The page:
I ignorantly went gluten free before my blood tests, had a negative test result and so never progressed to a biopsy (because my doc was happy that "I didn't have it", and I had been gluten-free for several months by the time I got my blood test results back, and knew I felt better, so I didn't insist).

Anyway, I guess luckily for me I'm kinda strong willed and stubborn in some things. :P Whenever it comes up I just tell people, "I can't have gluten or casein, it will make me really sick for several days". I guess I say it with conviction because to this day (two years into the diet) no-one has everquestioned that. I mean, people do say things like "wow, really?" but it's not because they doubt me, it's because they never heard of it or they wonder about how hard the diet is.

If they ask if I could have just a little bit I say "no".

If they ask what happens if I do, I tell them, in detail. :D

Something people usually respond really well to is "Better safe than sorry, you know..." with a bit of a rueful smile. ;)

My hubby took some time to really appreciate how careful he has to be with cross contaminating the kitchen but that was a matter of repeating often enough, giving him the time to also go through a period of adjusting to this new way of living, and seeing me be really sick a couple times...

I think what happens to people who feel they don't get taken seriously without an official diagnosis from a doctor is that they themselves feel insecure about the validity of their symptoms and the need for the diet. And other people respond to that.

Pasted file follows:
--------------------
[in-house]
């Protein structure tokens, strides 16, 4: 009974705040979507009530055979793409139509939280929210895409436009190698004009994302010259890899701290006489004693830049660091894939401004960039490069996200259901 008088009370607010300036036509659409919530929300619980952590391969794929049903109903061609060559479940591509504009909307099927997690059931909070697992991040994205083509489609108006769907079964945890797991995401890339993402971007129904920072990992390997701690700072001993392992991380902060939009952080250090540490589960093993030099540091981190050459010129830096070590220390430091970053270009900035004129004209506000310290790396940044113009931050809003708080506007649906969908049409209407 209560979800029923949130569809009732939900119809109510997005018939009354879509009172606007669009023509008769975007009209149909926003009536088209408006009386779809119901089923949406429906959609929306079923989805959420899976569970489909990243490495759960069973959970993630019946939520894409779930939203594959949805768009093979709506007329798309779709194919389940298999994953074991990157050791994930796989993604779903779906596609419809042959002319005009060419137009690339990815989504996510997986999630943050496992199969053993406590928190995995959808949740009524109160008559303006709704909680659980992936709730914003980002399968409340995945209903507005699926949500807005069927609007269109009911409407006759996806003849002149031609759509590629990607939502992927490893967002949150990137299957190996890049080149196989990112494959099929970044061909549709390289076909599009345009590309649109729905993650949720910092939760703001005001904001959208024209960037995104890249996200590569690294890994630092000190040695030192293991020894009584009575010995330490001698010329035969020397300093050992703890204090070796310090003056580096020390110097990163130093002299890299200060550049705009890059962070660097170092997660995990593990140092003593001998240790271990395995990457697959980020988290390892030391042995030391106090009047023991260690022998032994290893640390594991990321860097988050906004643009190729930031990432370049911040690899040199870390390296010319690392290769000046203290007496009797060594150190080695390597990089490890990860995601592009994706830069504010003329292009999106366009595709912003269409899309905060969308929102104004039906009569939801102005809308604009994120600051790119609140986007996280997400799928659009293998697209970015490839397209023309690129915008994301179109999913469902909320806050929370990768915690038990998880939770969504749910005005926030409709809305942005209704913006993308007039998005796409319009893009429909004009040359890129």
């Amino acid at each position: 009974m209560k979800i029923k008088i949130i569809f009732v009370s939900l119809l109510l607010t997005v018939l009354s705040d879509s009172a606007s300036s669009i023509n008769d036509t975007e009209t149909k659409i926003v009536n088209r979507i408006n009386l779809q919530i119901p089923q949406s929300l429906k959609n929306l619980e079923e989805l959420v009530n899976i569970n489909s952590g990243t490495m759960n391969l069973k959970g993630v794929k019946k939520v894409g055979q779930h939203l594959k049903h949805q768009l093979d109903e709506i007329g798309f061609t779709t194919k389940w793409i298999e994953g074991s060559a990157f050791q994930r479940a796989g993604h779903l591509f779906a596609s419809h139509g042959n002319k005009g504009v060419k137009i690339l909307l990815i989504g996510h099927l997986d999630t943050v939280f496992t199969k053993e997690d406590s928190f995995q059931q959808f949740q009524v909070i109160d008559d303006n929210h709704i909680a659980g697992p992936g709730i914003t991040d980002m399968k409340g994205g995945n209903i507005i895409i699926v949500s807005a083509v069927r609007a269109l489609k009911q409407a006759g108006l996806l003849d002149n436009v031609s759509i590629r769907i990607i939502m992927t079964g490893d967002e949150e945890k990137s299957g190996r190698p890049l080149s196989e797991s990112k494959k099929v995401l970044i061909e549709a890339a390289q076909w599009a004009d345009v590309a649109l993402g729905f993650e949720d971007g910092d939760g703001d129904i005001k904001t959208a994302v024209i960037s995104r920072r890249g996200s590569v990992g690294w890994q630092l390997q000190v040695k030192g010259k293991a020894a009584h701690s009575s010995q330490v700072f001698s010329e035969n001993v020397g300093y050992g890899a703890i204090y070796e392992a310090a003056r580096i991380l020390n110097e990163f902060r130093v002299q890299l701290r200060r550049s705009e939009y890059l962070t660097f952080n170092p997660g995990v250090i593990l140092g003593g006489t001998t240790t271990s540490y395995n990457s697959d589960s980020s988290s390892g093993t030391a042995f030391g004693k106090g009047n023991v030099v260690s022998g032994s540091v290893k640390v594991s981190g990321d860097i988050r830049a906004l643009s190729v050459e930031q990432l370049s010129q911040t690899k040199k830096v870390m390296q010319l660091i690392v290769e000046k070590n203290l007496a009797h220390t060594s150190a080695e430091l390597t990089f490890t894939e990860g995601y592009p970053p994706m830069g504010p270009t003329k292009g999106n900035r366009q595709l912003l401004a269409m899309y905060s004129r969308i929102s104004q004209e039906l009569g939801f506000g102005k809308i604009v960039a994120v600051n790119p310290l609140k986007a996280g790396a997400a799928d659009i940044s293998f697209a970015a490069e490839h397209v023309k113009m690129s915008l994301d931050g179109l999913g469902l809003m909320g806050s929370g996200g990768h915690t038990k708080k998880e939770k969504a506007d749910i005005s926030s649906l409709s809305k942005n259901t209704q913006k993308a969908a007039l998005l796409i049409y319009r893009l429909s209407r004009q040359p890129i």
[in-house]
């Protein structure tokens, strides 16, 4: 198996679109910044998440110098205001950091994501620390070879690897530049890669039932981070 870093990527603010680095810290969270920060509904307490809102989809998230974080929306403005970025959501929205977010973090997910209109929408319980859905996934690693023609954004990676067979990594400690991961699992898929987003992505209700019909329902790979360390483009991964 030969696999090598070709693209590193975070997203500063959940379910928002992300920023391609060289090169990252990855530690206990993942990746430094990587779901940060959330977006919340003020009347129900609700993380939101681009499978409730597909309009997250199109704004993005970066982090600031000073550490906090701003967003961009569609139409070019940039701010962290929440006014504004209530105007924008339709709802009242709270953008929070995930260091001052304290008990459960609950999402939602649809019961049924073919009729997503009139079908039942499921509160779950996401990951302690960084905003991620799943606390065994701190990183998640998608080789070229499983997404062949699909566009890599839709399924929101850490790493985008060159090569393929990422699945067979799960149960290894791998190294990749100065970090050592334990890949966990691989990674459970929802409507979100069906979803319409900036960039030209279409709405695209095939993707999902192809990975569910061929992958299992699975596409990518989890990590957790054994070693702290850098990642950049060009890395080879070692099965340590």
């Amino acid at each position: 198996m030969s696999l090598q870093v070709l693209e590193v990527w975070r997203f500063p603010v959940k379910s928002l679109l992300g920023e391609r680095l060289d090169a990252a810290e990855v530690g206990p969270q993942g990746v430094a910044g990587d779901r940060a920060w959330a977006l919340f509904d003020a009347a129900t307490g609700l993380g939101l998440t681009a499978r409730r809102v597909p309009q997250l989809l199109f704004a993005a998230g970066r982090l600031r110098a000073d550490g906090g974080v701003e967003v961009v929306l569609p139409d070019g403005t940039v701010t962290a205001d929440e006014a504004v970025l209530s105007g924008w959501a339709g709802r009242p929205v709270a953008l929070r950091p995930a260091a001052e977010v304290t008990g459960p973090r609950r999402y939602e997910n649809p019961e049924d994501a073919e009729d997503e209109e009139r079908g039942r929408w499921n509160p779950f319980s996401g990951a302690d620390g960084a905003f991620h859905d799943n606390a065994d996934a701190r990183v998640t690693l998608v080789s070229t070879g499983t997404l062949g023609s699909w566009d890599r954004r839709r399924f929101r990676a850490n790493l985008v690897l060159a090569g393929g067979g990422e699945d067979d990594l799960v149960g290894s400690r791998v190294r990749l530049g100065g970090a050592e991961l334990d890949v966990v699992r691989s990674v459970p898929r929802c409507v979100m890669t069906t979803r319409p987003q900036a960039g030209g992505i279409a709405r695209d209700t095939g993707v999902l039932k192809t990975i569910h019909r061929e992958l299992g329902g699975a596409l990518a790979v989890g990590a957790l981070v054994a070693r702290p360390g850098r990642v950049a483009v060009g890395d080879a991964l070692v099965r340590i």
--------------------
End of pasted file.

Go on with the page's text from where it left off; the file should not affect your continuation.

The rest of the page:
hope this helps...

Pauliina

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Hi Paulina,

Thanks so much for that. I really appreciate it.

I think my gluten-free diet could easily have influenced the blood tests, now that I think about it. I've been back on gluten for only two months, and I didn't realize how much someone needs to eat to have the antibodies (did I read 4 to 6 slices of bread!?). I haven't been eating it everyday; probably 4 to 6 slices of bread a *week*. So I guess I'll hang tight until the biopsy, and if it comes back negative, I'll go with enterolab.

For me, I think I really do need a biopsy, because if this isn't celiac disease, then it's something else that needs to be diagnosed, and the blood and stool tests have been useless.

And, even if the tests all come back negative, I'm going back on the diet. I just felt so much better when I was eating that way, why would I not?